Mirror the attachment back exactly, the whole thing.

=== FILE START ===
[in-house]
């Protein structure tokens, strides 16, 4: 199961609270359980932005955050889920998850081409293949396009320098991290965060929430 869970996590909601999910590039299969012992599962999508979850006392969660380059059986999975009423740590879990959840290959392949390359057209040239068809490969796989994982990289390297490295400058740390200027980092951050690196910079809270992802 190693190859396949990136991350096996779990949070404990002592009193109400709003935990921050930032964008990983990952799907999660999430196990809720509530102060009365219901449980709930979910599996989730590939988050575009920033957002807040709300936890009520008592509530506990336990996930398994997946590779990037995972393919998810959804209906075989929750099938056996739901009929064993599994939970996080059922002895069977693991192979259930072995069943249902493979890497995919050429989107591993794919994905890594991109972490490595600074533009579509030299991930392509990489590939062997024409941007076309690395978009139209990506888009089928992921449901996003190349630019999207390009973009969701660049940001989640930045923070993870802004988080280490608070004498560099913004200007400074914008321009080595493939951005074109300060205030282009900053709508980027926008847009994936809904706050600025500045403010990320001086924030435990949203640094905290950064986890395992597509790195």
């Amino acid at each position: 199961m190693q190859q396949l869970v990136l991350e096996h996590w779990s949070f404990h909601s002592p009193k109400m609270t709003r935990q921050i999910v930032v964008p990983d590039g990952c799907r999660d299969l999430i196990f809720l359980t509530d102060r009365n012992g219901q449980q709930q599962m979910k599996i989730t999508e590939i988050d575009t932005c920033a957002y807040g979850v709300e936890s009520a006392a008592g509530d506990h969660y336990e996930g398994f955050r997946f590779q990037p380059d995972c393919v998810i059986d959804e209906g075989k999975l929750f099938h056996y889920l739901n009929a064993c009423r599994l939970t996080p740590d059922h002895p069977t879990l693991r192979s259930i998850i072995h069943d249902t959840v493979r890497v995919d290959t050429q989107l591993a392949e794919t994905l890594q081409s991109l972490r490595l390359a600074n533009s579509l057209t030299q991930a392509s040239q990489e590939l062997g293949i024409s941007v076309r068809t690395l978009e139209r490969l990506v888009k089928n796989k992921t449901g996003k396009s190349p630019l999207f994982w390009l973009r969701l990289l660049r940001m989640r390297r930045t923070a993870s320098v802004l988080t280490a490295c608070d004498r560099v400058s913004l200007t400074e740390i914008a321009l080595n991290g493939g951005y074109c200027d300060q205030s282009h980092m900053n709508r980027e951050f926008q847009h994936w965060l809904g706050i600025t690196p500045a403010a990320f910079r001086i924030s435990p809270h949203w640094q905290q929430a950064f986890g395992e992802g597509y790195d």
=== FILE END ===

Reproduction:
[in-house]
């Protein structure tokens, strides 16, 4: 199961609270359980932005955050889920998850081409293949396009320098991290965060929430 869970996590909601999910590039299969012992599962999508979850006392969660380059059986999975009423740590879990959840290959392949390359057209040239068809490969796989994982990289390297490295400058740390200027980092951050690196910079809270992802 190693190859396949990136991350096996779990949070404990002592009193109400709003935990921050930032964008990983990952799907999660999430196990809720509530102060009365219901449980709930979910599996989730590939988050575009920033957002807040709300936890009520008592509530506990336990996930398994997946590779990037995972393919998810959804209906075989929750099938056996739901009929064993599994939970996080059922002895069977693991192979259930072995069943249902493979890497995919050429989107591993794919994905890594991109972490490595600074533009579509030299991930392509990489590939062997024409941007076309690395978009139209990506888009089928992921449901996003190349630019999207390009973009969701660049940001989640930045923070993870802004988080280490608070004498560099913004200007400074914008321009080595493939951005074109300060205030282009900053709508980027926008847009994936809904706050600025500045403010990320001086924030435990949203640094905290950064986890395992597509790195």
């Amino acid at each position: 199961m190693q190859q396949l869970v990136l991350e096996h996590w779990s949070f404990h909601s002592p009193k109400m609270t709003r935990q921050i999910v930032v964008p990983d590039g990952c799907r999660d299969l999430i196990f809720l359980t509530d102060r009365n012992g219901q449980q709930q599962m979910k599996i989730t999508e590939i988050d575009t932005c920033a957002y807040g979850v709300e936890s009520a006392a008592g509530d506990h969660y336990e996930g398994f955050r997946f590779q990037p380059d995972c393919v998810i059986d959804e209906g075989k999975l929750f099938h056996y889920l739901n009929a064993c009423r599994l939970t996080p740590d059922h002895p069977t879990l693991r192979s259930i998850i072995h069943d249902t959840v493979r890497v995919d290959t050429q989107l591993a392949e794919t994905l890594q081409s991109l972490r490595l390359a600074n533009s579509l057209t030299q991930a392509s040239q990489e590939l062997g293949i024409s941007v076309r068809t690395l978009e139209r490969l990506v888009k089928n796989k992921t449901g996003k396009s190349p630019l999207f994982w390009l973009r969701l990289l660049r940001m989640r390297r930045t923070a993870s320098v802004l988080t280490a490295c608070d004498r560099v400058s913004l200007t400074e740390i914008a321009l080595n991290g493939g951005y074109c200027d300060q205030s282009h980092m900053n709508r980027e951050f926008q847009h994936w965060l809904g706050i600025t690196p500045a403010a990320f910079r001086i924030s435990p809270h949203w640094q905290q929430a950064f986890g395992e992802g597509y790195d």